Cultural activities are flourishing in Bedford-Stuyvesant. In the summer of 2016 Fulton Park got a theater, and then the Billie Holiday Theater officially reopened in May after a two-year renovation. On Thursday, the Brooklyn-based literary magazine n+1 hosted a discussion session on filmmaker/film critic Brandon Harris’s critically acclaimed book Making Rent in Bed-Stuy: A Memoir of Trying to Make It in New York City, followed by a Q & A with the author.
Making Rent in Bed-Stuy is a witty account on the challenges, and at times even physical danger, Harris faced when he was trying to fulfill his cinematic ambitions in New York City, starting with an attempted robbery in front of his then home at Taaffe Place in Bed-Stuy. In self-defense, Harris had struck the robber who sauntered off, cursing and shouting, “… this is Bed-Stuy, bitch!”
“This is Bed-Stuy!” This exclamation seemed to be more than a geographical reference. One may assume the robber had taken violence as a way of faring in Bed-Stuy. But ranked by NYU Furman Center for Urban Policy as the 7th most rapidly gentrifying neighborhoods in the city, such a scene may soon be history.
Gentrification and its subtle complications loomed large during the discussion. Once a film school graduate who was able to rent an apartment for $2,400 per month with his friends, now a filmmaker and a regular contributor of The New Republic and The New Yorker, Brandon Harris identified himself as a gentrifier and was struck by the gulf between the gentrifiers and the gentrified, namely the poor.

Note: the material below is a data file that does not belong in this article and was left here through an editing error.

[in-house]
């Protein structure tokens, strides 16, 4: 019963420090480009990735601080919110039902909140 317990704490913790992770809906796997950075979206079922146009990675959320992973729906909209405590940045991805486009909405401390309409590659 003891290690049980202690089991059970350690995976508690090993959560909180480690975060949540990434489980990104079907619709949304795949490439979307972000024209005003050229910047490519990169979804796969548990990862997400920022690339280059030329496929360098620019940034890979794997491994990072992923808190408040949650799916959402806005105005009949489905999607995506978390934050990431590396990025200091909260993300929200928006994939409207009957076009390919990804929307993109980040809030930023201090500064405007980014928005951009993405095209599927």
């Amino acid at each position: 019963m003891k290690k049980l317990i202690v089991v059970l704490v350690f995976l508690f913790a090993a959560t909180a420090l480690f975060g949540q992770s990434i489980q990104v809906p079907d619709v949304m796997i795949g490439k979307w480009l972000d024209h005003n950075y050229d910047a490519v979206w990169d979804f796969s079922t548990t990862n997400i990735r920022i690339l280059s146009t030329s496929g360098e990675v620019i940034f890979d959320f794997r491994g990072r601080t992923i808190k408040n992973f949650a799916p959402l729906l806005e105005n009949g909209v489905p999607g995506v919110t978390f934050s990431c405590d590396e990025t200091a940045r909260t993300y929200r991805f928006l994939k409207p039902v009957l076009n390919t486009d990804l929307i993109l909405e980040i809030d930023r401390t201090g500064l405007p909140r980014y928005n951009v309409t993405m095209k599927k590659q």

Yet gentrification is a much more complex process than landlords pricing out destitute tenants. According to Harris’ observation, Bed-Stuy now is going through the more “mature”, later-stage of gentrification. It means relatively well-to-do people like Harris himself are at risk of being pushed out by the wealthier and more resourceful. If this is the current trend in Bed-Stuy, is it too big a leap to ask: will some streets in Bed-Stuy become the examples of high-rent blight, the kind of blight where rents become so high as to be untenable, yet landlords hold out which leaves buildings sit vacant for years?
Stories Harris shared also revealed that gentrification did not just happen in apartment buildings or in housing courts, but extended to the improvement of community amenities such as parks and cultural spaces which usually pushed out homeless people. “The neighborhood was completely transformed,” said Harris. The homeless men he once saw in various Bed-Stuy parks when he was shooting films a few years ago are not there anymore; they were pushed out for the sake of building a better community.
The discussion inspired thoughts on the complexity lying underneath the sweeping phenomenon of gentrification and its possible impact on the people who often are not considered to be subject to it. The book is a good read for anyone who is interested in the thorny yet fascinating landscape of Bed-Stuy and the many iconoclastic cultural figures it nurtures. But Harris also gives a personal examination of a new generation of African-American identity and its self-exploration.
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